U.K.'s Hague in Libya Says Qaddafi Must Be Captured

TRIPOLI, Libya -- Britain's foreign secretary called Monday on African countries to turn over wanted senior members of Muammar Qaddafi's regime found on their territory, saying it was very important that the deposed Libyan leader and his associates be brought to justice.

William Hague made the comments during a visit to Tripoli in which he confirmed the new British ambassador and presided over a flag-raising ceremony at Britain's charred embassy building, which had been attacked by Qaddafi supporters angry over NATO airstrikes.

"This is further recognition of the great progress the National Transitional Council has made in stabilizing Libya and re-establishing the country's role as a full member of the international community," Hague told reporters, referring to the body ruling the country in the transitional period.

He also offered more humanitarian aid and raised concerns about reports of human rights abuses by revolutionary forces during a meeting with Libya's interim leader Mustafa Abdul-Jalil.

Qaddafi remains on the run and fighting with his supporters continues on two fronts more than two months after Tripoli fell to revolutionary forces. Some believe he might try to flee to another African country since he cultivated good relations with many of them during his more than four decades in power.

The International Criminal Court has accused the ousted leader along with his son Seif al-Islam and his former intelligence chief Abdullah al-Senoussi of crimes against humanity for unleashing a campaign of murder and torture in an attempt to crush the uprising that broke out in mid-February.

Hague said it was "very, very important" to bring the men to justice and promised Britain would continue to help in the search, although he didn't elaborate on what was being done.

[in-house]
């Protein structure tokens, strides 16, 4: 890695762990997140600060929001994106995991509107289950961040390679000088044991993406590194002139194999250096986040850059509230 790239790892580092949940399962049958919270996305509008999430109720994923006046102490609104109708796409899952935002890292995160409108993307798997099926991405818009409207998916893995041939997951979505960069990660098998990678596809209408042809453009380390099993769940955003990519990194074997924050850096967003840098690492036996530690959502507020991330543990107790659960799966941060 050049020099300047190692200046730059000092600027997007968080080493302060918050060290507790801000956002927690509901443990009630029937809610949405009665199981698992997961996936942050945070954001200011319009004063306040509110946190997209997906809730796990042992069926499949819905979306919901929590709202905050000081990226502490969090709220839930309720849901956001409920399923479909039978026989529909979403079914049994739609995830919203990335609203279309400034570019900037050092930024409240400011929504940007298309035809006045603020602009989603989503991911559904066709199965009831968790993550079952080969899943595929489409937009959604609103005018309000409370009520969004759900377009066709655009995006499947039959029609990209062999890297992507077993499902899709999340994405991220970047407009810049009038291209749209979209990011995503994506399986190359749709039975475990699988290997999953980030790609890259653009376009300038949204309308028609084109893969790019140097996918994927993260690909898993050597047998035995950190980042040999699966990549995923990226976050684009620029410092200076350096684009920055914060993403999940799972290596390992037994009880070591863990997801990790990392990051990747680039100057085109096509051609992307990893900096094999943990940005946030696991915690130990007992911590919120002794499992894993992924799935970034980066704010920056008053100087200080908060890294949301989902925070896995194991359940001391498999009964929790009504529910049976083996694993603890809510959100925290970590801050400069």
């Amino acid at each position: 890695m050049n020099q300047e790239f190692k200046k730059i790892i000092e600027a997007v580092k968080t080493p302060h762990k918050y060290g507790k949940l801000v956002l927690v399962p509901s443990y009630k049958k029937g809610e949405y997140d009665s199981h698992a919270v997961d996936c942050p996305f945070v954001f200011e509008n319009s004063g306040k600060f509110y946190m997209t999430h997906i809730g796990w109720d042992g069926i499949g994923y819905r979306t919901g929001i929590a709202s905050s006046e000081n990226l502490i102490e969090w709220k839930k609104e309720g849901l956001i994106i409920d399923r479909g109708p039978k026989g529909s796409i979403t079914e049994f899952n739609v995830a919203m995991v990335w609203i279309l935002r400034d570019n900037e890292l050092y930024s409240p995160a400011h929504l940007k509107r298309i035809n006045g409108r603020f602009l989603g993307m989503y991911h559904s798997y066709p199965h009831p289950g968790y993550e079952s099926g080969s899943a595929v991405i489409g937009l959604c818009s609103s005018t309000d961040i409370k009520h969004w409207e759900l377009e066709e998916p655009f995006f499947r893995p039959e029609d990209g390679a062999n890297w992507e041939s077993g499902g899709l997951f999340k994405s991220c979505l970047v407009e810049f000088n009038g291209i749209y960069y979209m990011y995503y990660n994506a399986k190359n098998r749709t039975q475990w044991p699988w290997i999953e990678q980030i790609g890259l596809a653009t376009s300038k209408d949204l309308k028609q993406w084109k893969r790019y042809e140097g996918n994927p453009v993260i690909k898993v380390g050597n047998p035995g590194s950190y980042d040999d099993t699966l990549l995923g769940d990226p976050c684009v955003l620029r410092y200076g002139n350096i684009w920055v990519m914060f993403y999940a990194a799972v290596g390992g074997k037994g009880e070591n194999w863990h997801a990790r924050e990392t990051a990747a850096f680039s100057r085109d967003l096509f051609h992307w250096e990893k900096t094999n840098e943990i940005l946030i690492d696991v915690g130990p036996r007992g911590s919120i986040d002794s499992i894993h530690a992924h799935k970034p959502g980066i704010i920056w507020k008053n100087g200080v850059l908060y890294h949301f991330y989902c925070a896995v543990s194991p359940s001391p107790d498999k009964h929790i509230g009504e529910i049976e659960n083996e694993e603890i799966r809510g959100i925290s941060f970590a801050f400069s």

"We've already been very active reminding other countries in Africa of their responsibility, their responsibility to apprehend and to hand over to the Libyans or to the International Criminal Court any of these people who go onto their territory," he said. "Of course we don't know where all of them are but we will continue to assist in looking for them."

Foreign dignitaries have been flocking to the oil-rich North African nation since revolutionary forces swept into Tripoli in late August and seized the reins of power. Britain has taken a lead role in the NATO air campaign that has been critical to the revolutionary successes.

Despite continued airstrikes and several Libyan offensives, Qaddafi's supporters are still putting up a fierce fight for the leader's hometown of Sirte and the desert enclave of Bani Walid. That has prevented Libya's transitional leaders from announcing full liberation and setting a timeline for elections for a new government.

Hague announced that John Jenkins was the new ambassador and expressed confidence in the transitional leadership, saying it was "now on the brink of having liberated the country."

He also said the final shipment of Libyan cash that had been frozen in the United Kingdom because of sanctions imposed on the Qaddafi regime would be returned soon.

With Libyans struggling to care for an overwhelming number of people wounded in the fighting, Britain said it would accept as many as 50 more Libyan amputees needing prosthetic limbs and other medical care. It also offered help in removing mines and destroying shoulder-fired missiles amid fears of weapons proliferation.

Britain said it has allocated 40.6 million pounds ($65 million) to support stability as well as political and economic reforms in Libya.

International rights groups have issued reports documenting cases in which revolutionary forces have mistreated prisoners, especially suspected Qaddafi loyalists. U.N. human rights official Mona Rishmawi said Friday that "there is a lot of room for abuse" of the estimated 7,000 people detained in sometimes makeshift prisons throughout Libya.

Hague said he would raise the issue in his meetings but he expressed confidence Libya's new leaders are committed to stopping such abuses.

"Where there are reports of abuses, they do take action and people are arrested," Hague said, referring to the NTC. "This is very, very different from the old regime of Libya, which itself perpetrated terrible human rights violations."